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  • Korean Cineastes Going to Venice
  • by Pierce Conran /  Aug 27, 2021
  • Korean Cineastes Going to Venice

     


     

    Bong Joonho, Director of PARASITE, will be the president of the International Jury of the Competition at the 78th Venice International Film Festival, which is to be held in Venice, Italy, from September 1 to 11, 2021. This is the first time that a Korean filmmaker has been appointed as the president of the International Jury at the Venice Film Festival, one of the world's top three film festivals. Bong Joonho said, “I'm honored to join the Venice International Film Festival that carries a long history and beautiful cinematic traditions. As the president of the Jury, and more importantly as a perpetual cinephile, I'm ready to admire and applaud all the great films selected by the festival.” 

     

    In addition, Actor Jeon Jongseo, who is considered the next major player to lead Korean cinema, is also receiving a lot of attention as she entered the competition section of the film festival with her Hollywood film. Traveling to the Lido for the first time will be Burning (2018) actress Jun Jongseo with her Hollywood debut Mona Lisa and the Blood Moon, which was invited to the main competition. Following her breakout debut in Lee Changdong’s Burning, Jun Jongseo appeared in the Netflix film The Call (2020) and quickly forged a path into Hollywood after being cast in Mona Lisa and the Blood Moon. From Ana Lily Amirpour, the director of A Girl Walks Home Alone at Night, the fantasy film also stars Kate Hudson, Craig Robinson, Evan Whitten and Ed Skrein.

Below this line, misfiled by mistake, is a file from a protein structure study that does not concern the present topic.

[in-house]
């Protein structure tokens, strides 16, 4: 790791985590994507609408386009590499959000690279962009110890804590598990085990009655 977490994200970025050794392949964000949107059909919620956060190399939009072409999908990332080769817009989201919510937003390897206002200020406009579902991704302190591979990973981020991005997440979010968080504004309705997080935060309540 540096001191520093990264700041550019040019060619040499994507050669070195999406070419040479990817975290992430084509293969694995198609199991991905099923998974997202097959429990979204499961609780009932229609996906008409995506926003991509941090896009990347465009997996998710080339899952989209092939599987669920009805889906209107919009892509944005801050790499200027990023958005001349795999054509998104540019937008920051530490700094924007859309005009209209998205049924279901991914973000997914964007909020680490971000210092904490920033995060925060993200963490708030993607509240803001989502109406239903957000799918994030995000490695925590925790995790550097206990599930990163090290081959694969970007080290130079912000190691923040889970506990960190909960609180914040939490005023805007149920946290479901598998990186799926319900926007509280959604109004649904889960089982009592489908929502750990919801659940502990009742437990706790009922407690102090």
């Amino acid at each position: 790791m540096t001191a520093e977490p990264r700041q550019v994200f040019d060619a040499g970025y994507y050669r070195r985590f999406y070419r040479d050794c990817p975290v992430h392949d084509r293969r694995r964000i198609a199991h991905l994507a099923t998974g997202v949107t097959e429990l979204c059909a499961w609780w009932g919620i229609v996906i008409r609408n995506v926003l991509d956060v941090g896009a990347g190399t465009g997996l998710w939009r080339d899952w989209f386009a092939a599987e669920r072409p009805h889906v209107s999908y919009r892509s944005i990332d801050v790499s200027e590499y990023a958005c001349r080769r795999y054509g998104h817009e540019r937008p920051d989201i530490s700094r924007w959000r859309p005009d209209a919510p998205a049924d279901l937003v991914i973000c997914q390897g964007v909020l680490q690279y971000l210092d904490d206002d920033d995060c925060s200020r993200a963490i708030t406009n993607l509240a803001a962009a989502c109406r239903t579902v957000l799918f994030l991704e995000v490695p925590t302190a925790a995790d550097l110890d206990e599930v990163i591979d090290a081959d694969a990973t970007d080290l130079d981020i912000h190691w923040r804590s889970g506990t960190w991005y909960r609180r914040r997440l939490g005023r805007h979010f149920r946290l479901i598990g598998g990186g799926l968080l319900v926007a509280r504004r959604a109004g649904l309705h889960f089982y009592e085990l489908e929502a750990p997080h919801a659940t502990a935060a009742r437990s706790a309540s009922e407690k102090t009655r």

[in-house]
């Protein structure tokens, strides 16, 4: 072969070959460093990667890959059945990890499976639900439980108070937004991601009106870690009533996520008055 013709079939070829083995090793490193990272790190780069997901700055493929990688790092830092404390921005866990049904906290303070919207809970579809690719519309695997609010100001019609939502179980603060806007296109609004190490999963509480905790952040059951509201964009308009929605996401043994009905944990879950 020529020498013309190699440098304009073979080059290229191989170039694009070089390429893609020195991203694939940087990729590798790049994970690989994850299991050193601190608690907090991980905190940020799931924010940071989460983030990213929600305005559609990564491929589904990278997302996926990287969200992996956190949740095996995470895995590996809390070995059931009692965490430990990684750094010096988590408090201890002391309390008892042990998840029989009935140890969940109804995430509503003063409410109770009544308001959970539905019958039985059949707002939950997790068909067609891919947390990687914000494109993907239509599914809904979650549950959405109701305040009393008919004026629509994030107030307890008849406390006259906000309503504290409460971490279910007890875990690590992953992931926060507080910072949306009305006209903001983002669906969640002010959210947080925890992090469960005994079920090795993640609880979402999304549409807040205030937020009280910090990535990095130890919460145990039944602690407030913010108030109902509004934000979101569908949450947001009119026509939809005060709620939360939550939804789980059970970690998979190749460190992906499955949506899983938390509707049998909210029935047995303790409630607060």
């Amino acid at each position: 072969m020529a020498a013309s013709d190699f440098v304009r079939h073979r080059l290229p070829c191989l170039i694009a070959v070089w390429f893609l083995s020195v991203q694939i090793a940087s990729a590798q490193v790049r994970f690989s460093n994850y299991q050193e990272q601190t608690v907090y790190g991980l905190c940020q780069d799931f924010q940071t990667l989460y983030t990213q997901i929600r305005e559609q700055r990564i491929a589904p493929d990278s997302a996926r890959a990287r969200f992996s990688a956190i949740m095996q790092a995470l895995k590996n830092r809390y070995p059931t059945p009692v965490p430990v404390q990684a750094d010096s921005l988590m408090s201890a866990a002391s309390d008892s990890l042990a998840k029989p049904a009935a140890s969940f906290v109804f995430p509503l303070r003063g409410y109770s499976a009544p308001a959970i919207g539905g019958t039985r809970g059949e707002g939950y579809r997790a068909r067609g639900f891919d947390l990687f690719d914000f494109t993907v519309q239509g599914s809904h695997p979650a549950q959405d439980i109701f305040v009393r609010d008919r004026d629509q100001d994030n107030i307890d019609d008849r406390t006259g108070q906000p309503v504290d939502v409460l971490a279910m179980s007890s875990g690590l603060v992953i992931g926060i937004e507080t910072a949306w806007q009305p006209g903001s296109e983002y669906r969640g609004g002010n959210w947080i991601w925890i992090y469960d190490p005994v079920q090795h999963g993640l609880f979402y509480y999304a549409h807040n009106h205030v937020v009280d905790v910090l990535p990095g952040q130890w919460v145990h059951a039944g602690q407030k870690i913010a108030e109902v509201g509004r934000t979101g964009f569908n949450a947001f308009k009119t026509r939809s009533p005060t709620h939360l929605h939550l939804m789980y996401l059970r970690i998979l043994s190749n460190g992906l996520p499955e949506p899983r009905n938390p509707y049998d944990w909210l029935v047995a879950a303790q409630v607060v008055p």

Kim Gina is set to return to the Venice International Film Festival this year with her new VR shot Tearless. Kim previously earned the Best Virtual Reality Short Story in 2017 for her film Bloodless. 

     

     

    Tearless is an immersive VR work that focuses on a concentration camp called ‘Monkey House’ where comfort women for the U.S. military were imprisoned and treated. Monkey House is a nickname for a dropout camp established in the early 1970s by the Korean government to isolate and treat women who are presumed to have been infected with sexually transmitted diseases and operated by the U.S. military's medical technology and manpower. 


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